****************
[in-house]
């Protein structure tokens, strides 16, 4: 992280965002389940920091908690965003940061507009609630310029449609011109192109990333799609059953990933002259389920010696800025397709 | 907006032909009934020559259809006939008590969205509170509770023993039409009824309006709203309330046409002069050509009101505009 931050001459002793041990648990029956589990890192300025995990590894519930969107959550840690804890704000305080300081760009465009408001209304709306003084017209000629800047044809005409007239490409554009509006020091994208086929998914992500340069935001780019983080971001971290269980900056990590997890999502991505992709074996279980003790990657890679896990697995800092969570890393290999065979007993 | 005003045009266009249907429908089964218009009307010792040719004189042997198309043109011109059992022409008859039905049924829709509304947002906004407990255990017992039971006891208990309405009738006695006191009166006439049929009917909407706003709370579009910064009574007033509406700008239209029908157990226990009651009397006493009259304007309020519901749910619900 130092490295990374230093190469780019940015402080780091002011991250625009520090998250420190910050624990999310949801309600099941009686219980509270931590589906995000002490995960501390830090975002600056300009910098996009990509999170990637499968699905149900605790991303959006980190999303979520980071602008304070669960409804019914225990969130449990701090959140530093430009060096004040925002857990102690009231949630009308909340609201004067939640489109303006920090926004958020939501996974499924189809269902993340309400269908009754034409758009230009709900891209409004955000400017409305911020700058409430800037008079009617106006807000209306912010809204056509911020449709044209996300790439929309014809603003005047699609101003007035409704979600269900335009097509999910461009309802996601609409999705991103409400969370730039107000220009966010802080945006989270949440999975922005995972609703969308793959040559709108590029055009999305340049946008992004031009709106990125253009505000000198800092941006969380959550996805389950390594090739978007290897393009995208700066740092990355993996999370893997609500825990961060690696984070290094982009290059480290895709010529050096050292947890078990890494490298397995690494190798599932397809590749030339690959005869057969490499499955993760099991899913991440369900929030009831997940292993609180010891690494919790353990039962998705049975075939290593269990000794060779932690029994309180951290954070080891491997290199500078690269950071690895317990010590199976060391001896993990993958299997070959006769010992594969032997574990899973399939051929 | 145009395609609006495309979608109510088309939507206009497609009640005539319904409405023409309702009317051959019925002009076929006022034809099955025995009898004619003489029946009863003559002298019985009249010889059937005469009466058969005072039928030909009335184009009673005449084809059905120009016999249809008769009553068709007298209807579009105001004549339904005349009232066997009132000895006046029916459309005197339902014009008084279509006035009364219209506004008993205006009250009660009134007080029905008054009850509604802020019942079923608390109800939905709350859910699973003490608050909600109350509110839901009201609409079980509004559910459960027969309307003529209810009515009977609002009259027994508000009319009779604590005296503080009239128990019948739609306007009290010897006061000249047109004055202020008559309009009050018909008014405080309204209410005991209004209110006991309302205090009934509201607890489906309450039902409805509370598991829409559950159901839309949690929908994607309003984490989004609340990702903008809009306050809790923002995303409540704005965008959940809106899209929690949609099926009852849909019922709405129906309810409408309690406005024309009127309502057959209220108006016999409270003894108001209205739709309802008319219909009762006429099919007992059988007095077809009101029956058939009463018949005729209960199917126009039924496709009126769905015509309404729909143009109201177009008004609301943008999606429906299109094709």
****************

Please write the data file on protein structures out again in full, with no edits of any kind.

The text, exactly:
[in-house]
């Protein structure tokens, strides 16, 4: 992280965002389940920091908690965003940061507009609630310029449609011109192109990333799609059953990933002259389920010696800025397709 | 907006032909009934020559259809006939008590969205509170509770023993039409009824309006709203309330046409002069050509009101505009 931050001459002793041990648990029956589990890192300025995990590894519930969107959550840690804890704000305080300081760009465009408001209304709306003084017209000629800047044809005409007239490409554009509006020091994208086929998914992500340069935001780019983080971001971290269980900056990590997890999502991505992709074996279980003790990657890679896990697995800092969570890393290999065979007993 | 005003045009266009249907429908089964218009009307010792040719004189042997198309043109011109059992022409008859039905049924829709509304947002906004407990255990017992039971006891208990309405009738006695006191009166006439049929009917909407706003709370579009910064009574007033509406700008239209029908157990226990009651009397006493009259304007309020519901749910619900 130092490295990374230093190469780019940015402080780091002011991250625009520090998250420190910050624990999310949801309600099941009686219980509270931590589906995000002490995960501390830090975002600056300009910098996009990509999170990637499968699905149900605790991303959006980190999303979520980071602008304070669960409804019914225990969130449990701090959140530093430009060096004040925002857990102690009231949630009308909340609201004067939640489109303006920090926004958020939501996974499924189809269902993340309400269908009754034409758009230009709900891209409004955000400017409305911020700058409430800037008079009617106006807000209306912010809204056509911020449709044209996300790439929309014809603003005047699609101003007035409704979600269900335009097509999910461009309802996601609409999705991103409400969370730039107000220009966010802080945006989270949440999975922005995972609703969308793959040559709108590029055009999305340049946008992004031009709106990125253009505000000198800092941006969380959550996805389950390594090739978007290897393009995208700066740092990355993996999370893997609500825990961060690696984070290094982009290059480290895709010529050096050292947890078990890494490298397995690494190798599932397809590749030339690959005869057969490499499955993760099991899913991440369900929030009831997940292993609180010891690494919790353990039962998705049975075939290593269990000794060779932690029994309180951290954070080891491997290199500078690269950071690895317990010590199976060391001896993990993958299997070959006769010992594969032997574990899973399939051929 | 145009395609609006495309979608109510088309939507206009497609009640005539319904409405023409309702009317051959019925002009076929006022034809099955025995009898004619003489029946009863003559002298019985009249010889059937005469009466058969005072039928030909009335184009009673005449084809059905120009016999249809008769009553068709007298209807579009105001004549339904005349009232066997009132000895006046029916459309005197339902014009008084279509006035009364219209506004008993205006009250009660009134007080029905008054009850509604802020019942079923608390109800939905709350859910699973003490608050909600109350509110839901009201609409079980509004559910459960027969309307003529209810009515009977609002009259027994508000009319009779604590005296503080009239128990019948739609306007009290010897006061000249047109004055202020008559309009009050018909008014405080309204209410005991209004209110006991309302205090009934509201607890489906309450039902409805509370598991829409559950159901839309949690929908994607309003984490989004609340990702903008809009306050809790923002995303409540704005965008959940809106899209929690949609099926009852849909019922709405129906309810409408309690406005024309009127309502057959209220108006016999409270003894108001209205739709309802008319219909009762006429099919007992059988007095077809009101029956058939009463018949005729209960199917126009039924496709009126769905015509309404729909143009109201177009008004609301943008999606429906299109094709």